Initialize a project:

$ schemer init project-name

Run a project (in the projects' directory):

$ shemer run [--] arguments for program

Run a standalone file

$ shemer file-name.scm [--] arguments for program


Chibi scheme is used as the language for schemer, it is extended with various functions.

(text string x y) draws string at (x y)

(define-background-color c) defines background color

(define-font-color c) defines font color

(draw-square c x y w h) draws a filled square, colored c, at (x y) with size w h

(draw-line c x1 y1 x2 y2) draws a line from (x1 y1) to (x2 y2) with color c

(get-window-size) returns (window-width window-height)

(is-mouse-pressed) returns #t or #f

(get-mouse-pos) returns (mouse-x mouse-y)

(get-key-pressed) returns currently pressed key

(is-key-pressed x) checks if x is pressed

(system s) calls system command s (see EXTENSIONS -> core -> sys)

(dont-init-graphics) - do not init raylib (see EXTENSIONS -> core -> set-window-option)

(set-window-size w h) - set window size to w by h

(set-window-resizable b) - set window to resizable or not (see EXTENSIONS -> core -> set-window-option)

(rand) - get a random float from 0 to 1

(ffi-load ...) - (see EXTENSIONS -> ffi)

(ffi-call ...) - (see EXTENSIONS -> ffi)

(ffi-define ...) - (see EXTENSIONS -> ffi)

(use string) adds a library or a file. if string is one of:


When graphics are loaded, schemer executes (on-load), which should be defined in your program.

Every frame, schemer will call (update-screen), and it hopes it is defined.


todo. (lmao)

well, you probably want to

(use "core")

because it includes some nice functions, and init-7.scm from chibi-scheme that defines important stuff.

then you need to define

(define update-screen
  (lambda ()
    (text "hello" 50 50)))

and you're good to go


Extensions are loaded using the (use) method. The builtin ones are defined in scm/* and compiled into schemer. Loading builtin extensions is as simple as (use "ext-name"), where ext-name is the file name without the extension (so for scm/colors.scm - the colors extension - you would write (use "colors")).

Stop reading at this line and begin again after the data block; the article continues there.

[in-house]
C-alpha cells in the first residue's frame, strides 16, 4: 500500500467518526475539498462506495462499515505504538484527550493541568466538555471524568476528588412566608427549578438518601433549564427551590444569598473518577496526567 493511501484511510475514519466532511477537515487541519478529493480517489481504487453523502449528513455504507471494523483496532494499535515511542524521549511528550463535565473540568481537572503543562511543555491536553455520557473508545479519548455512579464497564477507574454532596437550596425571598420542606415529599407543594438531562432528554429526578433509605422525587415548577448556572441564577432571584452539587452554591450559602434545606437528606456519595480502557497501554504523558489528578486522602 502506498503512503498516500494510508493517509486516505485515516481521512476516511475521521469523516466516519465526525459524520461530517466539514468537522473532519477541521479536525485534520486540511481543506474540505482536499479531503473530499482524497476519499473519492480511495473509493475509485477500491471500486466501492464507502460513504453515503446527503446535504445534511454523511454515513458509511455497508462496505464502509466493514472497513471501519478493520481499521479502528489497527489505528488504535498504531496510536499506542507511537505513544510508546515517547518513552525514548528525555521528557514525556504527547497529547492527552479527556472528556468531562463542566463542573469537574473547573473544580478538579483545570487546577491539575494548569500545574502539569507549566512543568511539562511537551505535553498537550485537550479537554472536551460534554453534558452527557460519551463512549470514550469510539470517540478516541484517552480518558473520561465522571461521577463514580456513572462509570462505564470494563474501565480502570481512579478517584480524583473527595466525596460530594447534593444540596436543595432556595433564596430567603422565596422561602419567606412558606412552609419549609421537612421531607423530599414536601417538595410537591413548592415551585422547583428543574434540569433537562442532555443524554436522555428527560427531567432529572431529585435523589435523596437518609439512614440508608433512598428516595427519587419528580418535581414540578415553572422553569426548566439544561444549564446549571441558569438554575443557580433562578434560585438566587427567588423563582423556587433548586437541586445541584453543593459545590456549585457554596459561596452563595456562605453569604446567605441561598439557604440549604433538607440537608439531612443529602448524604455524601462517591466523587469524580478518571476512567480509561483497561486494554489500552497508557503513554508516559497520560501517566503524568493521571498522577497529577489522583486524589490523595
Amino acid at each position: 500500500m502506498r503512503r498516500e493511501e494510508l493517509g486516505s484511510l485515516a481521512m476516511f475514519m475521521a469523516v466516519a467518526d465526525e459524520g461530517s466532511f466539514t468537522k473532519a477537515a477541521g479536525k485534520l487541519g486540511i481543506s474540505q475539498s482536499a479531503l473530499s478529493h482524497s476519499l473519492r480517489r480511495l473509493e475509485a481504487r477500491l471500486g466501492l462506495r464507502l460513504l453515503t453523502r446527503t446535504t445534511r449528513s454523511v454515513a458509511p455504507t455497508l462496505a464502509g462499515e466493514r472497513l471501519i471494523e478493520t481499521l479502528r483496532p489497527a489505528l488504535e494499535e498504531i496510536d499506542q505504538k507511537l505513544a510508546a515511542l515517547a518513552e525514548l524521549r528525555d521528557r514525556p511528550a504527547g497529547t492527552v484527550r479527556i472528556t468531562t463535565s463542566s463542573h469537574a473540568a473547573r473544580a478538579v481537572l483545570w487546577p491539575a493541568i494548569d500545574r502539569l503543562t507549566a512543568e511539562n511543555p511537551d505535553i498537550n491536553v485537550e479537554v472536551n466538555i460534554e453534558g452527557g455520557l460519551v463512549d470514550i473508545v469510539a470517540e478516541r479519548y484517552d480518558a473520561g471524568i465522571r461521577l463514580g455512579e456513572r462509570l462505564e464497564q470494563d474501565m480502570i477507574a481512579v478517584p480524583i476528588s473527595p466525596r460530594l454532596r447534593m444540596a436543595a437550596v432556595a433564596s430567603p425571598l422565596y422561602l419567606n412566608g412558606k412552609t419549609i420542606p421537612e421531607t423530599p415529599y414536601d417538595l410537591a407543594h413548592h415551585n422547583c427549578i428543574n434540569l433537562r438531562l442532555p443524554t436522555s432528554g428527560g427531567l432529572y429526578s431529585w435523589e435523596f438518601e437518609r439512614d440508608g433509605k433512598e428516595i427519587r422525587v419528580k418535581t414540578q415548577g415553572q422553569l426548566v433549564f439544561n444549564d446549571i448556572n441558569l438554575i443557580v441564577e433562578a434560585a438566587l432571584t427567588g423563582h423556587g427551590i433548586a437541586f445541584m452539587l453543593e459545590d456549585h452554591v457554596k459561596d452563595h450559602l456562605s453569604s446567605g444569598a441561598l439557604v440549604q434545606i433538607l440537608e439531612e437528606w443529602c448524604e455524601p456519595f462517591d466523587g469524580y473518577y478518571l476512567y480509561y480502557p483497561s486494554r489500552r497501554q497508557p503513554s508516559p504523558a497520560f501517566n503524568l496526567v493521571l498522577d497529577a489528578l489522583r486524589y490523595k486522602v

List of extensions and their description:



The executable built will be big and clumsy, because compiler.c is not a compiler, but more of a bundler. It bundles all defined files in one executable. It does it by compiling every resource (images, *.scm, etc.) to a .c file, that contains a list of bytes of the file, and some getters. It IS a braindead approach, but i don't like having dynamic dependencies scattered all over my system, so that was my idea.

All resources and sources should be defined in make.scm, using (define-resource). The bundler will then know what files to bundle (lmao), and on runtime, when files are accessed through schemers' builtin functions with given filenames, it will not read them from disk, but load them through the getters (when compiled).

For example, if make.scm defines:

(use "make")
(define-resource "scm/init.scm")
(define-resource "res/image.png")


and scm/init.scm defines:

(define img #f)

(define on-load
  (lambda ()
    (set! img (load-image "res/image.png"))))

(define update-screen
  (lambda ()
    (show-image img 0 0)))

After running:

$ schemer build
$ ./a.out

res/image.png will be copiled to build/resources/image.png.c, and then built into a.out, and then accessed not from the disk, but using a getter defined in the .c file.